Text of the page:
Old Melbourne Observatory

Old Melbourne Observatory

The Melbourne Observatory in the Royal Botanic Gardens once housed the largest telescope in the world, the Great Melbourne Telescope.

Great Melbourne Telescope

The Great Melbourne Telescope was constructed in 1868 in Ireland by John Hershcell for the Melbourne Observatory. For 20 years, the Great Melbourne Telescope was the largest in the world. The telescope was acquired by Woolley for Mount Stromlo in Canberra and was transferred there in 1955.

During the middle of the 19th century the Government of Victoria voted the sum of £5,000 for the construction of a large equatorial telescope to be erected at the Melbourne Observatory.

1n 1868 the completed telescope arrived in Australia, reaching Melbourne in November of that year; it was ready for work by the end of June 1869, and the observations commenced in August of the same year.

The Great Melbourne Telescope was for many years after 1869 employed in the revision of nebulae and clusters in the hope of recording any changes which may have occurred since the time of Sir John Herschel's observations of the same material at the Cape of Good Hope in the years 1834-38.

For the complete story visit the excellent web site link below...


An online Newsletter for the Botanic Gardens of Australia - No.3 July 2002

‘Shooting the Stars’ and ‘Transits, Tea and Trigonometry’: new interpretive exhibitions in the Old Melbourne Observatory.

New exhibitions will open soon in the Astrograph, South Equatorial and Photoheliograph telescope houses at the Royal Botanic Gardens Melbourne.

The interpretive exhibitions within these telescope houses are part of the final stage of the restoration of the Old Melbourne Observatory. The restoration of the heritage-listed buildings within the Observatory started back in the early 90s, and to date has included extensive landscaping, the construction of a major new visitor complex, the creation of a gateway to the Royal Botanic Gardens, and relocation and refurbishment of LaTrobe’s Cottage.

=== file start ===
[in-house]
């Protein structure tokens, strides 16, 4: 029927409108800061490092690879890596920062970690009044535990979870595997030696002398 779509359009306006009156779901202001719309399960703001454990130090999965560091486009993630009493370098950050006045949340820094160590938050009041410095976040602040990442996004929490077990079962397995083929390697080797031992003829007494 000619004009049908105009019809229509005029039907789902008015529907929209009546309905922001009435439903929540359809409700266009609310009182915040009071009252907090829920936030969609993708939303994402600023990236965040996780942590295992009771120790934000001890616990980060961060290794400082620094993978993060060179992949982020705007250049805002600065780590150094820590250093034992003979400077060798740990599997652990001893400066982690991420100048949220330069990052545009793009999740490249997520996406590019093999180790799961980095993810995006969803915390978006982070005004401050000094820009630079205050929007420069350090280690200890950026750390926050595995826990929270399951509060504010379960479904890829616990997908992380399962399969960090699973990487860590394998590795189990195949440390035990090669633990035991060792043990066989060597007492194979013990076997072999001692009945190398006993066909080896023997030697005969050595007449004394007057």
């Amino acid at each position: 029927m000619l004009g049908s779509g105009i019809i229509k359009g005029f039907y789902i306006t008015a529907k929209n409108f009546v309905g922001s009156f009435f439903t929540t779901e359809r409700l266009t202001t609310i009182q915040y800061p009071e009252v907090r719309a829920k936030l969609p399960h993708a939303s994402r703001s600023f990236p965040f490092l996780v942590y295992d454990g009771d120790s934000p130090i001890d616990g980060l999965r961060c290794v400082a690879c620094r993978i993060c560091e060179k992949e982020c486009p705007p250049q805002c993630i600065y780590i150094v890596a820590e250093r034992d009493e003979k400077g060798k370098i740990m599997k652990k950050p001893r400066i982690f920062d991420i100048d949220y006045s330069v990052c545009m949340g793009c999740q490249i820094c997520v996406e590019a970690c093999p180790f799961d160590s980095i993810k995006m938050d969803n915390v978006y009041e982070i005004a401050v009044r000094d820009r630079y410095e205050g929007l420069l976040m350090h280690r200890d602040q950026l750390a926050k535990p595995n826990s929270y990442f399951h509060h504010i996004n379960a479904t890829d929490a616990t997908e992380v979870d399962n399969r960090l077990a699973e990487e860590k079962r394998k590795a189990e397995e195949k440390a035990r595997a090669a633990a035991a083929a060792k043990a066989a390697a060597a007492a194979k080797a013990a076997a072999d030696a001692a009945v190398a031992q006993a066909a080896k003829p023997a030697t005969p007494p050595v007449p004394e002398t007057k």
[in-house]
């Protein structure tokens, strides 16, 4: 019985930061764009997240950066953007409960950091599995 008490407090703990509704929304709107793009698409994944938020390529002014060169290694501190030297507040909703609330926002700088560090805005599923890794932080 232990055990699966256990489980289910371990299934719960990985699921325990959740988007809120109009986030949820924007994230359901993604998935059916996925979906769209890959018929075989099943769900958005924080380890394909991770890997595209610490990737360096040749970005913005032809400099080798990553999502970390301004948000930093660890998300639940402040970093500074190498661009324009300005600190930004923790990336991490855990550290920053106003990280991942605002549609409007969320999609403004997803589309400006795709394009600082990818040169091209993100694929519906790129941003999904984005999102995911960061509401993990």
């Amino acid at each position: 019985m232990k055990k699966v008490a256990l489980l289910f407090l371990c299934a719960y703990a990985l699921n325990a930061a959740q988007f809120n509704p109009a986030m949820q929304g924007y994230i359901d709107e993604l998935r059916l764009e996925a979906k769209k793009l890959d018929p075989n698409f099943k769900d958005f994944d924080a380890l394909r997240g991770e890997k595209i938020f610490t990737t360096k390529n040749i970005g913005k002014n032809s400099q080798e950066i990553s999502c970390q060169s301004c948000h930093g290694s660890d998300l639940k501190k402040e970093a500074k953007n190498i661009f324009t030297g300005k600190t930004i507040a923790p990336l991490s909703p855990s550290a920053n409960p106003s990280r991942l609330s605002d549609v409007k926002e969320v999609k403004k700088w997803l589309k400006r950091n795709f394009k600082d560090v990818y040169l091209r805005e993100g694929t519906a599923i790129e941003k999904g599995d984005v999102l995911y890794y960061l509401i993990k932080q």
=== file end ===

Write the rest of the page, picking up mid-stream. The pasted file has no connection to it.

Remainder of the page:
In 1863, 17 years after the Royal Botanic Gardens was founded, the Melbourne Observatory opened with the purpose of establishing correct Melbourne time. As the reliability and accuracy of time improved, kept accurate by the stars, the role of the Melbourne Observatory moved to astrophysics and projects, such as mapping the southern sky.

In 1887 the Melbourne Observatory joined an international project to make a photographic record of the whole sky – then an estimated 40 million stars. This was arguably one of the Melbourne Observatory’s and the world’s largest projects to be undertaken by 19th century scientists.

This project has been possible with the generous support of the Helen Macpherson Smith Trust.

Through these exhibitions visitors will have the opportunity to explore the site and discover the history, mystery and objects of the Old Melbourne Observatory, the essential role it played in the development of our city and its contribution to world-wide scientific knowledge. The exhibitions also share with the community the human stories of the Old Melbourne Observatory, both as a workplace and community.


The goal of the Great Melbourne Telescope project is to restore the telescope to working order so that it may be used for educational and public viewing.

Relocated to Canberra in 1944, it was heavily modified for modern astronomy. The 2003 Canberra bushfires destroyed the modern equipment, but left the original parts relatively unscathed.

The original parts of the telescope have now been returned to Melbourne. About 90 percent of the original telescope has survived.

The project to restore the telescope and reinstate it in its original building at the former Melbourne Observatory site is being coordinated by three project partners: Astronomical Society of Victoria, Museum Victoria and The Royal Botanic Gardens, Melbourne.

The project partners are now testing the technical and financial aspects of the project. This includes assessing the best approaches to restoration of the telescope, assessment of the original building, and development of a business and operational plan for the telescope.

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